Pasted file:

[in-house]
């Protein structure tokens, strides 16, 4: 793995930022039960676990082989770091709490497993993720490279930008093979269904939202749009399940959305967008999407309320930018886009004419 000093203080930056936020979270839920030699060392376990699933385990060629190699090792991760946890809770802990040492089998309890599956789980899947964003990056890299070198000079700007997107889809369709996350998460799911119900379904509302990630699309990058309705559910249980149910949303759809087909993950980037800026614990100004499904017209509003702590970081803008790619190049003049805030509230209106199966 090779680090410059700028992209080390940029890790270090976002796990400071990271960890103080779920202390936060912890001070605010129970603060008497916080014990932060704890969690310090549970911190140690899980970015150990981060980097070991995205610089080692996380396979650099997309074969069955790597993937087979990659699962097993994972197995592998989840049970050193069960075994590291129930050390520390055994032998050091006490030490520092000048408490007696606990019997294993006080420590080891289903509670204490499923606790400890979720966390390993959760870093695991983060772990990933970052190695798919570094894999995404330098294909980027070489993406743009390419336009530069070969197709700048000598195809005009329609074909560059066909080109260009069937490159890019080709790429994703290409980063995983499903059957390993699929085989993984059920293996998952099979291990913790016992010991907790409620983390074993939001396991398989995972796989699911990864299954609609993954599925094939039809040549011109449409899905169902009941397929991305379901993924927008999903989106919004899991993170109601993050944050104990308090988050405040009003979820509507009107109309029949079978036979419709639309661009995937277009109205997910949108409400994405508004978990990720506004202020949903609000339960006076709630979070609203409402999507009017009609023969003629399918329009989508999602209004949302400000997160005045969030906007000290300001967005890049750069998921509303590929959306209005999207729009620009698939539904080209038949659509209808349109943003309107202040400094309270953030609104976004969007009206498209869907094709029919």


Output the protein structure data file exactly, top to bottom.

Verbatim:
[in-house]
């Protein structure tokens, strides 16, 4: 793995930022039960676990082989770091709490497993993720490279930008093979269904939202749009399940959305967008999407309320930018886009004419 000093203080930056936020979270839920030699060392376990699933385990060629190699090792991760946890809770802990040492089998309890599956789980899947964003990056890299070198000079700007997107889809369709996350998460799911119900379904509302990630699309990058309705559910249980149910949303759809087909993950980037800026614990100004499904017209509003702590970081803008790619190049003049805030509230209106199966 090779680090410059700028992209080390940029890790270090976002796990400071990271960890103080779920202390936060912890001070605010129970603060008497916080014990932060704890969690310090549970911190140690899980970015150990981060980097070991995205610089080692996380396979650099997309074969069955790597993937087979990659699962097993994972197995592998989840049970050193069960075994590291129930050390520390055994032998050091006490030490520092000048408490007696606990019997294993006080420590080891289903509670204490499923606790400890979720966390390993959760870093695991983060772990990933970052190695798919570094894999995404330098294909980027070489993406743009390419336009530069070969197709700048000598195809005009329609074909560059066909080109260009069937490159890019080709790429994703290409980063995983499903059957390993699929085989993984059920293996998952099979291990913790016992010991907790409620983390074993939001396991398989995972796989699911990864299954609609993954599925094939039809040549011109449409899905169902009941397929991305379901993924927008999903989106919004899991993170109601993050944050104990308090988050405040009003979820509507009107109309029949079978036979419709639309661009995937277009109205997910949108409400994405508004978990990720506004202020949903609000339960006076709630979070609203409402999507009017009609023969003629399918329009989508999602209004949302400000997160005045969030906007000290300001967005890049750069998921509303590929959306209005999207729009620009698939539904080209038949659509209808349109943003309107202040400094309270953030609104976004969007009206498209869907094709029919």